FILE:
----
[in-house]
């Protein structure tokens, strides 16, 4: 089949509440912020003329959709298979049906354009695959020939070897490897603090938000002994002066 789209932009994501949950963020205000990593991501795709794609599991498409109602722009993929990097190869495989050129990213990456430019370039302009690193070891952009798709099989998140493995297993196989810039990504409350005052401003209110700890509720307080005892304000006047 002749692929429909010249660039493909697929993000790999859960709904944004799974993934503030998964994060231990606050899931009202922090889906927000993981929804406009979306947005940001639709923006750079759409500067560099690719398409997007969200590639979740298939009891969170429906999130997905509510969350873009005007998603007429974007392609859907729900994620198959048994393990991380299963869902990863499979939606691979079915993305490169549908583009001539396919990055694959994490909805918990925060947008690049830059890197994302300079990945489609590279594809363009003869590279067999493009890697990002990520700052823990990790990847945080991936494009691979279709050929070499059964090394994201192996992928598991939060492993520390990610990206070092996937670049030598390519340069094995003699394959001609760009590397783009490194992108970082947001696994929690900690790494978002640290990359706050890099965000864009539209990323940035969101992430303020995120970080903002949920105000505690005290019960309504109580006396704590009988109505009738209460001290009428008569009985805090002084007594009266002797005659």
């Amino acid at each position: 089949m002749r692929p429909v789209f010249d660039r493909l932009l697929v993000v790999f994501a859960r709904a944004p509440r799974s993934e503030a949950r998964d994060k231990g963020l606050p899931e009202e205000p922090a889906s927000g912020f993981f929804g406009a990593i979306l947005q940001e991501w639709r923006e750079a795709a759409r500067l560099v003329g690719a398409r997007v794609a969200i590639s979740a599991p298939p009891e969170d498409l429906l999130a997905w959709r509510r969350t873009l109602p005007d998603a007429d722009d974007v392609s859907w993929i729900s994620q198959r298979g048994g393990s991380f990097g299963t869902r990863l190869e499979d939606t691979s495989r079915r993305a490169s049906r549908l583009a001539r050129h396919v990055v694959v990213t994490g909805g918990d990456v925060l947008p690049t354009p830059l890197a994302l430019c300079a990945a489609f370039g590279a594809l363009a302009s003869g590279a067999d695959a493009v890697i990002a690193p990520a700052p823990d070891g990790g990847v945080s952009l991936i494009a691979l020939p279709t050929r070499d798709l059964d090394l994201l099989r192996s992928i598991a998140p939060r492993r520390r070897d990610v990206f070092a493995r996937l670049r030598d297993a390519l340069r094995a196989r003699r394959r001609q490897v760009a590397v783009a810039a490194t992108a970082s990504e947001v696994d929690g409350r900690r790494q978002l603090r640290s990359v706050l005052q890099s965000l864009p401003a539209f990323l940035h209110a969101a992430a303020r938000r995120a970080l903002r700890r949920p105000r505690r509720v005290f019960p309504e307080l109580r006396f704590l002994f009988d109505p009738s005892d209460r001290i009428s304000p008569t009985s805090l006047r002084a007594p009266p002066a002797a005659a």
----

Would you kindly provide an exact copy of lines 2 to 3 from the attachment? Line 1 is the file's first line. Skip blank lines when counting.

């Protein structure tokens, strides 16, 4: 089949509440912020003329959709298979049906354009695959020939070897490897603090938000002994002066 789209932009994501949950963020205000990593991501795709794609599991498409109602722009993929990097190869495989050129990213990456430019370039302009690193070891952009798709099989998140493995297993196989810039990504409350005052401003209110700890509720307080005892304000006047 002749692929429909010249660039493909697929993000790999859960709904944004799974993934503030998964994060231990606050899931009202922090889906927000993981929804406009979306947005940001639709923006750079759409500067560099690719398409997007969200590639979740298939009891969170429906999130997905509510969350873009005007998603007429974007392609859907729900994620198959048994393990991380299963869902990863499979939606691979079915993305490169549908583009001539396919990055694959994490909805918990925060947008690049830059890197994302300079990945489609590279594809363009003869590279067999493009890697990002990520700052823990990790990847945080991936494009691979279709050929070499059964090394994201192996992928598991939060492993520390990610990206070092996937670049030598390519340069094995003699394959001609760009590397783009490194992108970082947001696994929690900690790494978002640290990359706050890099965000864009539209990323940035969101992430303020995120970080903002949920105000505690005290019960309504109580006396704590009988109505009738209460001290009428008569009985805090002084007594009266002797005659």
């Amino acid at each position: 089949m002749r692929p429909v789209f010249d660039r493909l932009l697929v993000v790999f994501a859960r709904a944004p509440r799974s993934e503030a949950r998964d994060k231990g963020l606050p899931e009202e205000p922090a889906s927000g912020f993981f929804g406009a990593i979306l947005q940001e991501w639709r923006e750079a795709a759409r500067l560099v003329g690719a398409r997007v794609a969200i590639s979740a599991p298939p009891e969170d498409l429906l999130a997905w959709r509510r969350t873009l109602p005007d998603a007429d722009d974007v392609s859907w993929i729900s994620q198959r298979g048994g393990s991380f990097g299963t869902r990863l190869e499979d939606t691979s495989r079915r993305a490169s049906r549908l583009a001539r050129h396919v990055v694959v990213t994490g909805g918990d990456v925060l947008p690049t354009p830059l890197a994302l430019c300079a990945a489609f370039g590279a594809l363009a302009s003869g590279a067999d695959a493009v890697i990002a690193p990520a700052p823990d070891g990790g990847v945080s952009l991936i494009a691979l020939p279709t050929r070499d798709l059964d090394l994201l099989r192996s992928i598991a998140p939060r492993r520390r070897d990610v990206f070092a493995r996937l670049r030598d297993a390519l340069r094995a196989r003699r394959r001609q490897v760009a590397v783009a810039a490194t992108a970082s990504e947001v696994d929690g409350r900690r790494q978002l603090r640290s990359v706050l005052q890099s965000l864009p401003a539209f990323l940035h209110a969101a992430a303020r938000r995120a970080l903002r700890r949920p105000r505690r509720v005290f019960p309504e307080l109580r006396f704590l002994f009988d109505p009738s005892d209460r001290i009428s304000p008569t009985s805090l006047r002084a007594p009266p002066a002797a005659a």